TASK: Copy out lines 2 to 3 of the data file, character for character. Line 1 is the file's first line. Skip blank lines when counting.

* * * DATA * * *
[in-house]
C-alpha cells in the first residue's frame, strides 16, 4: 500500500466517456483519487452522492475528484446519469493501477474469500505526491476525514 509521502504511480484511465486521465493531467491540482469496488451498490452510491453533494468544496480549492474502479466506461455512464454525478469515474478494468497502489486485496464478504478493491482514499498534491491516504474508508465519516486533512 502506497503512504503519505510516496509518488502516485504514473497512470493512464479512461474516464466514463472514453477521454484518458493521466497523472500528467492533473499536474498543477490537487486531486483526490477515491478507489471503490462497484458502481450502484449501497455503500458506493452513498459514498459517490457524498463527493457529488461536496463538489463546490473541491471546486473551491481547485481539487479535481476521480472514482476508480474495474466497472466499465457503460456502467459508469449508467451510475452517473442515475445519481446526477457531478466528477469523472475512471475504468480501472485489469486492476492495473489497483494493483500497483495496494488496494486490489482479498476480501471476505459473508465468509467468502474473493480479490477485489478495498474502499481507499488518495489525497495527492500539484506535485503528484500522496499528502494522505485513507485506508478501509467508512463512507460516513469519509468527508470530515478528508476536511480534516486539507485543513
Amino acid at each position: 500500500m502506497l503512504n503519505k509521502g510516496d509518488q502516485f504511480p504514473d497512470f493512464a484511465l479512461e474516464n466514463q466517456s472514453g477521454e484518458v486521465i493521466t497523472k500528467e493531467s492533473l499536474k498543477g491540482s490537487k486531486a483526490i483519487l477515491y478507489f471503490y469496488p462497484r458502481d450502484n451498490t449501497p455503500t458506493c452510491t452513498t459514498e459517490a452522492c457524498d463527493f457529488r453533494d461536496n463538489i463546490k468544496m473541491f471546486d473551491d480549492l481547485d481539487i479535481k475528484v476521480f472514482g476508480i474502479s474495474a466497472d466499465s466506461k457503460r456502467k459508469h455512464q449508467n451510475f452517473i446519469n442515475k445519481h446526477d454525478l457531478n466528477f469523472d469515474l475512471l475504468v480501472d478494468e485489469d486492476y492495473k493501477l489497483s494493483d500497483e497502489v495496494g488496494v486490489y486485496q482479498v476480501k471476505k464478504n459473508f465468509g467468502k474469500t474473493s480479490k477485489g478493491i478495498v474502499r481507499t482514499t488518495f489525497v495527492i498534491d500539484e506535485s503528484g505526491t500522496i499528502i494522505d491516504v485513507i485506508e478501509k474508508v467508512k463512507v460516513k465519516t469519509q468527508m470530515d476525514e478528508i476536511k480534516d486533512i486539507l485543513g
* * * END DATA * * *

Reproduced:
C-alpha cells in the first residue's frame, strides 16, 4: 500500500466517456483519487452522492475528484446519469493501477474469500505526491476525514 509521502504511480484511465486521465493531467491540482469496488451498490452510491453533494468544496480549492474502479466506461455512464454525478469515474478494468497502489486485496464478504478493491482514499498534491491516504474508508465519516486533512 502506497503512504503519505510516496509518488502516485504514473497512470493512464479512461474516464466514463472514453477521454484518458493521466497523472500528467492533473499536474498543477490537487486531486483526490477515491478507489471503490462497484458502481450502484449501497455503500458506493452513498459514498459517490457524498463527493457529488461536496463538489463546490473541491471546486473551491481547485481539487479535481476521480472514482476508480474495474466497472466499465457503460456502467459508469449508467451510475452517473442515475445519481446526477457531478466528477469523472475512471475504468480501472485489469486492476492495473489497483494493483500497483495496494488496494486490489482479498476480501471476505459473508465468509467468502474473493480479490477485489478495498474502499481507499488518495489525497495527492500539484506535485503528484500522496499528502494522505485513507485506508478501509467508512463512507460516513469519509468527508470530515478528508476536511480534516486539507485543513
Amino acid at each position: 500500500m502506497l503512504n503519505k509521502g510516496d509518488q502516485f504511480p504514473d497512470f493512464a484511465l479512461e474516464n466514463q466517456s472514453g477521454e484518458v486521465i493521466t497523472k500528467e493531467s492533473l499536474k498543477g491540482s490537487k486531486a483526490i483519487l477515491y478507489f471503490y469496488p462497484r458502481d450502484n451498490t449501497p455503500t458506493c452510491t452513498t459514498e459517490a452522492c457524498d463527493f457529488r453533494d461536496n463538489i463546490k468544496m473541491f471546486d473551491d480549492l481547485d481539487i479535481k475528484v476521480f472514482g476508480i474502479s474495474a466497472d466499465s466506461k457503460r456502467k459508469h455512464q449508467n451510475f452517473i446519469n442515475k445519481h446526477d454525478l457531478n466528477f469523472d469515474l475512471l475504468v480501472d478494468e485489469d486492476y492495473k493501477l489497483s494493483d500497483e497502489v495496494g488496494v486490489y486485496q482479498v476480501k471476505k464478504n459473508f465468509g467468502k474469500t474473493s480479490k477485489g478493491i478495498v474502499r481507499t482514499t488518495f489525497v495527492i498534491d500539484e506535485s503528484g505526491t500522496i499528502i494522505d491516504v485513507i485506508e478501509k474508508v467508512k463512507v460516513k465519516t469519509q468527508m470530515d476525514e478528508i476536511k480534516d486533512i486539507l485543513g